Illinois lawmakers have approved legislation to reform the state’s government pension system, the nation’s most poorly funded.
But having barely half the money needed to fund future pension obligations was not the reason for the reform. A string of embarrassing news articles describing how certain political insiders have been able to legally game the pension system to receive millions of dollars of potential benefits prompted the legislation.
For this reason, the reform, though a good step, is just a small one, said Ted Dabrowski, vice president of policy at the Illinois Policy Institute, which has been advocating for more fundamental reform.
“There are really two different things going on,” Dabrowski said. “This reform deals more with the corruption side of how Illinois state government and the pensions are run. A separate issue is the overall pension underfunding and growing obligations. Gov. [Pat] Quinn (D) has not had a bill dealing with those issues sent to him.”
Illinois has the nation’s worst unfunded pension liability, conservatively estimated at $85 billion. The reform the state’s lawmakers approved at the end of November closes a provision that allows union leaders to draw pensions from both labor and government pension systems.
The measure had bipartisan support. Gov. Quinn has said he will sign the bill.
House Minority Leader Tom Cross (R-Oswego) said the provision allowing union officials to collect government pensions has been badly abused.
“We’re talking in cases where there are individuals that are getting more than one pension, and it’s hard to be sympathetic to a fellow who substitute teaches for a day and retires with a city pension and a union pension,” said Cross.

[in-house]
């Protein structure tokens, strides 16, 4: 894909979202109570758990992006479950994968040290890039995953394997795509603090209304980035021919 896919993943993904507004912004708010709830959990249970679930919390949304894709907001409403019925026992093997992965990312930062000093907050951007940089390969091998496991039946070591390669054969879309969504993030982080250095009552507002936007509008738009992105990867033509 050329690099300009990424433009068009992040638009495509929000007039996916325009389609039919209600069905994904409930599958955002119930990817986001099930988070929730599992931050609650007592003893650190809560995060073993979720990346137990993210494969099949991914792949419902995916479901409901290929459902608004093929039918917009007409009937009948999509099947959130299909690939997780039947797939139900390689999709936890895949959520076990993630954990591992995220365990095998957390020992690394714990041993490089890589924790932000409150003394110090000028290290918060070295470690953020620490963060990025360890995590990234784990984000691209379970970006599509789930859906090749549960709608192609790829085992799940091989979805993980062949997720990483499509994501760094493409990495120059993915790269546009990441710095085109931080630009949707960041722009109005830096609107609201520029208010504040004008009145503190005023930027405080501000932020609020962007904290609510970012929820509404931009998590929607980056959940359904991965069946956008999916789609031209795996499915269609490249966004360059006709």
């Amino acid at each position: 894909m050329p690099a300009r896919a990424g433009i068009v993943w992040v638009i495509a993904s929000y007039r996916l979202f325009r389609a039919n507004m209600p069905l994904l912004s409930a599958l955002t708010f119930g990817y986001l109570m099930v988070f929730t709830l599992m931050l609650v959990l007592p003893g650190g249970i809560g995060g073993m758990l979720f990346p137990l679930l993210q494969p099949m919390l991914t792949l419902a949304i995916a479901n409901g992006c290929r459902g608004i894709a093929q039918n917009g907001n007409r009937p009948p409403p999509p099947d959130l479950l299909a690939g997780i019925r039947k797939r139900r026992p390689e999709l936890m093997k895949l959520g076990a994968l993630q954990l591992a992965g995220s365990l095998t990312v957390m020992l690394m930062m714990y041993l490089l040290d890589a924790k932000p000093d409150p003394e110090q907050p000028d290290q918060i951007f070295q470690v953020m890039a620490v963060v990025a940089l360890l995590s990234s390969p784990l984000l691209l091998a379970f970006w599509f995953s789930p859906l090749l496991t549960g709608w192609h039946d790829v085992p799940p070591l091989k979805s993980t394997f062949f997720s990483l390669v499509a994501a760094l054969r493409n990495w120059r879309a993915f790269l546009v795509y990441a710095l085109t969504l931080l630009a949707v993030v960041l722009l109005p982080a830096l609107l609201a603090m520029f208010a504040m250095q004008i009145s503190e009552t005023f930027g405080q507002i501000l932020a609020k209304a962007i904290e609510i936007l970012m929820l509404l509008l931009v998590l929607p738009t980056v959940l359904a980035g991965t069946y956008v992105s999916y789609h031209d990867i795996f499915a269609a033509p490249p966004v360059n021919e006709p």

State Rep. Jack Franks (D-Woodstock) said, “With this legislation, we are closing an obscene loophole that harms Illinois’ hardworking teachers. This type of all-too-familiar insider gamesmanship has contributed to the widespread demonization of our public sector employees and has put Illinois’ retirement systems further into debt.”
Cross and Frank were referring to a Chicago Tribune report detailing how two state teachers union lobbyists were allowed to work one day each as substitute teachers and potentially receive millions of dollars of future pension benefits from the Teachers Retirement System.
That report followed several others that gave examples of union officials receiving years of credit toward government pensions even though they were working for the unions during those years.
“Illinois in 2013 will spend more on pensions and retiree health benefits than on the actual operations of the higher education system,” Dabrowski said. “That’s the crowd-out effect we’re talking about, if lawmakers don’t do more to address retiree benefits. We will spend $2 billion on retiree benefits in higher education in 2013 and about $1.4 billion for operating funds. In about 20 years, all the money for higher education will be going to pensions and retirement unless things change.”